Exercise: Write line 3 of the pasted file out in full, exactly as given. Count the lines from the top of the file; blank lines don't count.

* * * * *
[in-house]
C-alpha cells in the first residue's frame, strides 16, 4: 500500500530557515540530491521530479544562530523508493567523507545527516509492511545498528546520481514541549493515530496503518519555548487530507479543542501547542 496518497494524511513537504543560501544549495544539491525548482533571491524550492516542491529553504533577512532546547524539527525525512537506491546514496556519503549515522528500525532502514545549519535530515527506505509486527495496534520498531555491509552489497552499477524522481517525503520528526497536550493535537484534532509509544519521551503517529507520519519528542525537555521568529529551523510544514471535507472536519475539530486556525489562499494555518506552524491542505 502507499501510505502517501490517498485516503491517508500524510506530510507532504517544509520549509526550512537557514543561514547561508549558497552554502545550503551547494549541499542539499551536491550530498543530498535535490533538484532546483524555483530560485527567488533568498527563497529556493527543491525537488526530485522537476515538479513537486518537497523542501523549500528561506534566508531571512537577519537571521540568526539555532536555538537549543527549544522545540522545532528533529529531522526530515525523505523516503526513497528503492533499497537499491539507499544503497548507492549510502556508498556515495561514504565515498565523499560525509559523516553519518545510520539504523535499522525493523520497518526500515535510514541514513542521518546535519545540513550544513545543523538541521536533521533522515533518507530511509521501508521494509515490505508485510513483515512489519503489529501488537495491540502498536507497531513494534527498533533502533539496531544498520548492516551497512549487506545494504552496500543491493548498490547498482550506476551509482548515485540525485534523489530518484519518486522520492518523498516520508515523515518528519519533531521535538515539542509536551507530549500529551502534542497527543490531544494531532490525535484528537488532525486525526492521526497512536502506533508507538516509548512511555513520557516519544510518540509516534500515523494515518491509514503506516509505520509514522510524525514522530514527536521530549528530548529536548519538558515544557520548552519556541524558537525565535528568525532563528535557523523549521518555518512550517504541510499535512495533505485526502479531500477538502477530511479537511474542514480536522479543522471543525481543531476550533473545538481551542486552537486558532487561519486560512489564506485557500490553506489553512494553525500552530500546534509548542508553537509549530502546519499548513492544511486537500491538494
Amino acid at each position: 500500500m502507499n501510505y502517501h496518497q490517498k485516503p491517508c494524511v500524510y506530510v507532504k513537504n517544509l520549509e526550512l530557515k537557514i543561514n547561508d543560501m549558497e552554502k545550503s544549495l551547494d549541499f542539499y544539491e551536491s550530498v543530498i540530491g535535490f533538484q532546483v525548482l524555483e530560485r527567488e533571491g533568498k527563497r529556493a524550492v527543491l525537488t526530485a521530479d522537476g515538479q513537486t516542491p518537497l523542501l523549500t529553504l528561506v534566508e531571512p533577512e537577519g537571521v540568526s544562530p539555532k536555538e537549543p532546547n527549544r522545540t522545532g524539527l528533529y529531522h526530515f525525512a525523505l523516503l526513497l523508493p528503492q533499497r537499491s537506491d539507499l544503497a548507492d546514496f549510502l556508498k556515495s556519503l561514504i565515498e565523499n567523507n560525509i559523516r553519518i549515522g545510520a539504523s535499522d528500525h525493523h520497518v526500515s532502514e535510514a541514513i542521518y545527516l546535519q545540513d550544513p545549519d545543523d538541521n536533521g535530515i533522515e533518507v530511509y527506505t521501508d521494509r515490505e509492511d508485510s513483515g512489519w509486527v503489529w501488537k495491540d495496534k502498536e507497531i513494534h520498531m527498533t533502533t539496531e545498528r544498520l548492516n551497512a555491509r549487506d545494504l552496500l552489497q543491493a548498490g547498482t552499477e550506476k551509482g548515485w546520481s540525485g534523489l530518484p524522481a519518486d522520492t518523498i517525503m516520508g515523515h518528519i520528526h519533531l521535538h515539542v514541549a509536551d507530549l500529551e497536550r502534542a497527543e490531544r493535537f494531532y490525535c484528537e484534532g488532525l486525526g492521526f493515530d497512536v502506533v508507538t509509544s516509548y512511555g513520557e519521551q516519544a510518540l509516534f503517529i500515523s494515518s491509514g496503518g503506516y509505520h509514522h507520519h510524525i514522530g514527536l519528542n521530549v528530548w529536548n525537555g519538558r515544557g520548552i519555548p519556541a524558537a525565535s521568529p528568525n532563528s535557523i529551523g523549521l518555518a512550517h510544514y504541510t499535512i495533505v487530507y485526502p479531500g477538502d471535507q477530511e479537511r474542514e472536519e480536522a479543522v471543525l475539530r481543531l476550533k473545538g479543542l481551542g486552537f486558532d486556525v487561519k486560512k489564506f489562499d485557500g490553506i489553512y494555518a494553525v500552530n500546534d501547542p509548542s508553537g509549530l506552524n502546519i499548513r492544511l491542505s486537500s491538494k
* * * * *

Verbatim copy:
Amino acid at each position: 500500500m502507499n501510505y502517501h496518497q490517498k485516503p491517508c494524511v500524510y506530510v507532504k513537504n517544509l520549509e526550512l530557515k537557514i543561514n547561508d543560501m549558497e552554502k545550503s544549495l551547494d549541499f542539499y544539491e551536491s550530498v543530498i540530491g535535490f533538484q532546483v525548482l524555483e530560485r527567488e533571491g533568498k527563497r529556493a524550492v527543491l525537488t526530485a521530479d522537476g515538479q513537486t516542491p518537497l523542501l523549500t529553504l528561506v534566508e531571512p533577512e537577519g537571521v540568526s544562530p539555532k536555538e537549543p532546547n527549544r522545540t522545532g524539527l528533529y529531522h526530515f525525512a525523505l523516503l526513497l523508493p528503492q533499497r537499491s537506491d539507499l544503497a548507492d546514496f549510502l556508498k556515495s556519503l561514504i565515498e565523499n567523507n560525509i559523516r553519518i549515522g545510520a539504523s535499522d528500525h525493523h520497518v526500515s532502514e535510514a541514513i542521518y545527516l546535519q545540513d550544513p545549519d545543523d538541521n536533521g535530515i533522515e533518507v530511509y527506505t521501508d521494509r515490505e509492511d508485510s513483515g512489519w509486527v503489529w501488537k495491540d495496534k502498536e507497531i513494534h520498531m527498533t533502533t539496531e545498528r544498520l548492516n551497512a555491509r549487506d545494504l552496500l552489497q543491493a548498490g547498482t552499477e550506476k551509482g548515485w546520481s540525485g534523489l530518484p524522481a519518486d522520492t518523498i517525503m516520508g515523515h518528519i520528526h519533531l521535538h515539542v514541549a509536551d507530549l500529551e497536550r502534542a497527543e490531544r493535537f494531532y490525535c484528537e484534532g488532525l486525526g492521526f493515530d497512536v502506533v508507538t509509544s516509548y512511555g513520557e519521551q516519544a510518540l509516534f503517529i500515523s494515518s491509514g496503518g503506516y509505520h509514522h507520519h510524525i514522530g514527536l519528542n521530549v528530548w529536548n525537555g519538558r515544557g520548552i519555548p519556541a524558537a525565535s521568529p528568525n532563528s535557523i529551523g523549521l518555518a512550517h510544514y504541510t499535512i495533505v487530507y485526502p479531500g477538502d471535507q477530511e479537511r474542514e472536519e480536522a479543522v471543525l475539530r481543531l476550533k473545538g479543542l481551542g486552537f486558532d486556525v487561519k486560512k489564506f489562499d485557500g490553506i489553512y494555518a494553525v500552530n500546534d501547542p509548542s508553537g509549530l506552524n502546519i499548513r492544511l491542505s486537500s491538494k